On 23rd June, 1576, Levina Teerlinc (1520 – 1576) died. Levina was the daughter of the internationally famous Flemish illuminator (more correctly called a limner), Simon Bening, and grand-daughter of Alexander Bening. In 2002 Alexander & Simon Bening were identified by Eric Drighsdal as the lead painters, together with the Horenbout and David families, of the exquisite Grimani Breviary now in the Marciano library, Venice, which was probably commissioned c1510-1515. However, by the mid 16th century book production was cheap, thanks to Gutenberg’s invention of moveable type a hundred years before, which meant the days of the illuminator were numbered. In her recent BBC2 series The Story of Women & Art, Professor Vickery stated that Sofanisba Anguissola was the first woman to be appointed as a court artist to the Court of Philip II of Spain (1559). This is not the case since Teerlinc was appointed as a limner to the Court of Henry VIII in 1546.
Previously Lucas Horenbout had been limner (illuminator) to the Tudor Court, but he had died in March 1544. Clearly Henry VIII had a requirement for a replacement because these artists were required to produce the miniature portraits necessary for diplomatic purposes, not to mention the illumination of important international treaties such as the Peace of Ardres in 1546. According to the 16th century Italian art historian, Guicciardini, Teerlinc was ‘just as good as her father in the art of miniare‘. From this accolade one can understand why Henry was prepared to take the risk of employing a woman artist. For a man who seemed to treat women as disposable objects, this was quite amazing! James & Franco have argued that Teerlinc was first invited to Court by Queen Katharine Parr in 1545 and this seems a more likely scenario. Henry could then see for himself just how good an artist Teerlinc was before making her an official invitation to join his entourage.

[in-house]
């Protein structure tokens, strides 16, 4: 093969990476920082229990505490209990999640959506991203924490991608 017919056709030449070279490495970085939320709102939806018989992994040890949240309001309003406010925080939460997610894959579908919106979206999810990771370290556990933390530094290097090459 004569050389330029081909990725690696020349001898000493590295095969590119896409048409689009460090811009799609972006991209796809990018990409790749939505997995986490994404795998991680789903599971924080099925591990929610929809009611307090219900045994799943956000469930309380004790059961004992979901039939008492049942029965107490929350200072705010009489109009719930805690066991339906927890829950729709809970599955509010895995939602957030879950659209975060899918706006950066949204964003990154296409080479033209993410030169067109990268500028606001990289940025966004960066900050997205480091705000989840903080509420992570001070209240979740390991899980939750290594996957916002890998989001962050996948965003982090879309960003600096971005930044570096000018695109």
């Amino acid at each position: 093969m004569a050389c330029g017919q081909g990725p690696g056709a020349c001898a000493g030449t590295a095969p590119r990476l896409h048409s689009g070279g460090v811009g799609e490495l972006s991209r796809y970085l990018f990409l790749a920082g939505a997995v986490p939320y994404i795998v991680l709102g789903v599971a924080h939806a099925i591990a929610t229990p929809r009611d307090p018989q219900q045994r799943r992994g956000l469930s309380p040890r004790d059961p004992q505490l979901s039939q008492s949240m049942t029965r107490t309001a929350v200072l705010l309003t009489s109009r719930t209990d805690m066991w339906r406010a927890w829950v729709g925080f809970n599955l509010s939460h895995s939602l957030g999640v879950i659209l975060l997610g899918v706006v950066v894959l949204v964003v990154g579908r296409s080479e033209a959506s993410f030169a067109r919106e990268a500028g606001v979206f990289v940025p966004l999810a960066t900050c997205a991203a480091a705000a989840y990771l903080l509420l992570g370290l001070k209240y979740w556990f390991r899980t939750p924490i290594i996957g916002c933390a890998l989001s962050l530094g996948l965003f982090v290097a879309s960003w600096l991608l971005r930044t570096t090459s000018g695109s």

Levina had married George Teerlinc of Blankenberg before arriving in England and she is first mentioned in the Royal Accounts of 1546. Her salary was that of £40 per annum, which was greater than that of either Lucas Horenbout or that other great artist, Hans Holbein, who had died in November 1543. Not only was she in post as an artist, she also became a Gentlewoman of the Queen. On the death of Henry VIII in January 1547, she continued in post (except for 2 years between 1549 – 51 when she returned home to visit her father) and remained in post to Edward VI, Mary I and Elizabeth I. On their return to England, the Teerlinc’s took out denization papers and so, to all intent and purposes, became English citizens.
On the accession of Elizabeth I the Royal Accounts show Teerlinc receiving the sum of £150. Teerlinc’s name appears close to that of Robert Brandon, Goldsmith, who is also shown as being paid a huge sum of £1500 at this time. My own deduction was that, as the executor of her sister’s Will, Elizabeth was discharging the debts incurred during Mary’s lifetime to these loyal servants of the Crown. While it is circumstantial that these two names appear together, it does suggest that it is likely they knew each other. Perhaps Brandon made lockets for the portraits created by Teerlinc, but I admit this is purely speculation. In November 1559, Teerlinc is granted a lifetime annuity (the document is in our National Archives, Kew) at £40 p.a. and the document translates that this is in recognition of her loyalty.
It is now generally accepted that Levina Teerlinc probably taught the artist Nicholas Hilliard the art of limning. In 1562, the young Nicholas Hilliard is apprenticed to Robert Brandon (who is still the Royal goldsmith). This has always puzzled me since his own uncle was a London goldsmith. Again, this is speculation, but perhaps this young man was seen to be of such artistic talent that perhaps it was deemed better Hilliard serve his apprenticeship with Brandon, than his own uncle. Was it through Teerlinc’s own acquaintance with Brandon that this came about? We will never know for sure, but since their names appear close together in the royal accounts this suggests they may have known each other.
In my article in this website, “The Identification of Levina Teerlinc (?)” I have argued that the miniature by Nicholas Hilliard at the beginning of this article is of her. In her book on Hilliard, Erna Auerbach recognized his until now ‘Unknown Lady’ was wearing a Flemish style head-dress and this lady is also wearing the colours of Elizabeth I’s livery. The portrait is dated 1572, which is coincidentally the same year we have the first miniature portrait of Hilliard’s many portraits of Elizabeth I. Perhaps it was painted in order to introduce the talented young Hilliard as Teerlinc’s replacement. Take a read of the article and see if you agree with my theory that we now have an image of the first woman Court artist who died four hundred and thirty eight years ago today.